George Washington Papers

From George Washington to William Stoy, 17 March 1798

To William Stoy

Mount Vernon 17th Mar. 1798


Your letter of the 28th Ulto came safe, but was sometime longer than might have been expected, on its way.

As I think your charge for the prescription & application to Christopher (my servant), who was supposed to be bitten by a mad dog, is a very reasonable one, I send you enclosed a five dollar bank note of Alexandria (having no other paper money by me); without enquiring whether your not having received four dollars before, proceeded from the neglect of the Servant, or any other person.

Christopher continues to do well, & I believe is now free from apprehension of any bad consequences from the bite. I shall beg to be informed of your receipt of this letter, being unwilling that you should go unpaid.1 I am Sir Your Very Hble Servant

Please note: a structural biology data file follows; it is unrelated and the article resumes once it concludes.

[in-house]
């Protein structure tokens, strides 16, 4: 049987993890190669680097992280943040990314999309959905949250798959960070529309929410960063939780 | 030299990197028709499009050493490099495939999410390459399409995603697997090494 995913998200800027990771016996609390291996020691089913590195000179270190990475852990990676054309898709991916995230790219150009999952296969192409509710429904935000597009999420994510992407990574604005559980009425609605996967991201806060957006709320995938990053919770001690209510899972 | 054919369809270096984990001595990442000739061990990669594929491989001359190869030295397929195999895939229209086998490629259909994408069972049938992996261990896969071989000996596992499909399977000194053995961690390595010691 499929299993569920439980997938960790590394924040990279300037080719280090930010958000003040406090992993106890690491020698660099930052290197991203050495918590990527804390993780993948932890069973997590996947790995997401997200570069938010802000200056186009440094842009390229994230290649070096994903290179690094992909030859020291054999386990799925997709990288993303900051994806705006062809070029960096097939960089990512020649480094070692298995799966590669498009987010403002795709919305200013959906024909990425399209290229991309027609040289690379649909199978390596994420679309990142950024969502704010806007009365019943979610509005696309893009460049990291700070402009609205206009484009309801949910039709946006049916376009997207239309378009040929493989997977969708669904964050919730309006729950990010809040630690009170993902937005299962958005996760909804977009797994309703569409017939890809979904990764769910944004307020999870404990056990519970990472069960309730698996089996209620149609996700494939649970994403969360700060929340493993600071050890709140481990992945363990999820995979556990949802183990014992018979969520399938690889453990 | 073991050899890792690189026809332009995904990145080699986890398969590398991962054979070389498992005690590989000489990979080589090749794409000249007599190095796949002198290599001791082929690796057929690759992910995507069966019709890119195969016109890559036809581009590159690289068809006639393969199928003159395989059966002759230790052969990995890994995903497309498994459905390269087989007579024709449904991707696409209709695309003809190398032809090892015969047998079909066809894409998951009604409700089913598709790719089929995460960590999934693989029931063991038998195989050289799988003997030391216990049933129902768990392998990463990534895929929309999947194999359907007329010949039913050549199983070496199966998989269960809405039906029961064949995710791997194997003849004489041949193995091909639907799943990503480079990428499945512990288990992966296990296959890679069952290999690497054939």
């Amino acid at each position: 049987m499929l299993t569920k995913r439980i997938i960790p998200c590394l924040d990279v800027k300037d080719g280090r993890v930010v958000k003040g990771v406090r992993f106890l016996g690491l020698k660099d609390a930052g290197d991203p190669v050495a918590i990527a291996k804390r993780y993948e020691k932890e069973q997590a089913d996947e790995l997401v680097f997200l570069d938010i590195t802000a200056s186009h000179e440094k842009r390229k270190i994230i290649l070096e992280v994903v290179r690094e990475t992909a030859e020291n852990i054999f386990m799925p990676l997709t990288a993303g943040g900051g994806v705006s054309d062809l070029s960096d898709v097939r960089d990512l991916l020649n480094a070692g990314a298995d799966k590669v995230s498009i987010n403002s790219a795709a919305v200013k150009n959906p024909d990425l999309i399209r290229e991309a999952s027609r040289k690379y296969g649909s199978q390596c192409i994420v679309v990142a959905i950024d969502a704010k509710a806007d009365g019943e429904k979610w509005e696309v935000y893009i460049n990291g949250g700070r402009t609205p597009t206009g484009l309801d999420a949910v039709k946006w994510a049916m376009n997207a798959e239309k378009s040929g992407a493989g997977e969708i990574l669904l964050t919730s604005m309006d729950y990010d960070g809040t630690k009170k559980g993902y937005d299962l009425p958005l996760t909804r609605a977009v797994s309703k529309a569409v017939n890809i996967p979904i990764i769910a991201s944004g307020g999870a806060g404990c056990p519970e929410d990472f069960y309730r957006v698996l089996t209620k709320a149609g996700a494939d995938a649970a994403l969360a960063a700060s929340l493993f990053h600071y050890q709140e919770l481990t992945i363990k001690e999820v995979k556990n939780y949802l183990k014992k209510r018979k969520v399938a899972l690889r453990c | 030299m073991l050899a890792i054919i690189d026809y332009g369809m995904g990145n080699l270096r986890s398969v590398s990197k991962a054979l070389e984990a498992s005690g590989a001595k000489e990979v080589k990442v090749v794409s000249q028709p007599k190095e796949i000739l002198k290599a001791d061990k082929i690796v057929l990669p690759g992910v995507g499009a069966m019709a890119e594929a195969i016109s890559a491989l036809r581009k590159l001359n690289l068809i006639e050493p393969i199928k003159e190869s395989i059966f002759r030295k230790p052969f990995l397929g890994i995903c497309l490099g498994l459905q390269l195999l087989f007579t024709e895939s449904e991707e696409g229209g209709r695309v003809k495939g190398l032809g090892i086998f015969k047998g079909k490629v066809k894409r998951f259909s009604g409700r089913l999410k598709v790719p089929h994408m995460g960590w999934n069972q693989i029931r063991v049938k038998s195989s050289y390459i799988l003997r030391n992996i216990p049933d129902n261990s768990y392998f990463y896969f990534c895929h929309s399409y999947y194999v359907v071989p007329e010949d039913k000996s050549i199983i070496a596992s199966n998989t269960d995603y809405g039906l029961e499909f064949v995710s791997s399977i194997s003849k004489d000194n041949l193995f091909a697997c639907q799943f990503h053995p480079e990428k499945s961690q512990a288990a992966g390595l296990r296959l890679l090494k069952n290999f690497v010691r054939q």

Go: Washington

ALS (letterpress copy), NN: Washington Papers.

1Stoy replied on 6 July: “According to your earnest and strict request in your letter of march last past I acknowlegde the receipt thereof and of the inclosed Alex[andri]a Bank note of five dollars. I did not write to you for money: for that would have been too trifling and mean. I would not wish to stand in any mans estimation as a cheat and a cheating bankrupt Slough in Lancaster Shall not defame me, & I still hope your Servant Christopher is not intimate with Sloughs villainy. & therefore I Should have been glad of & satisfied with your enquiring into the matter” (DLC:GW).

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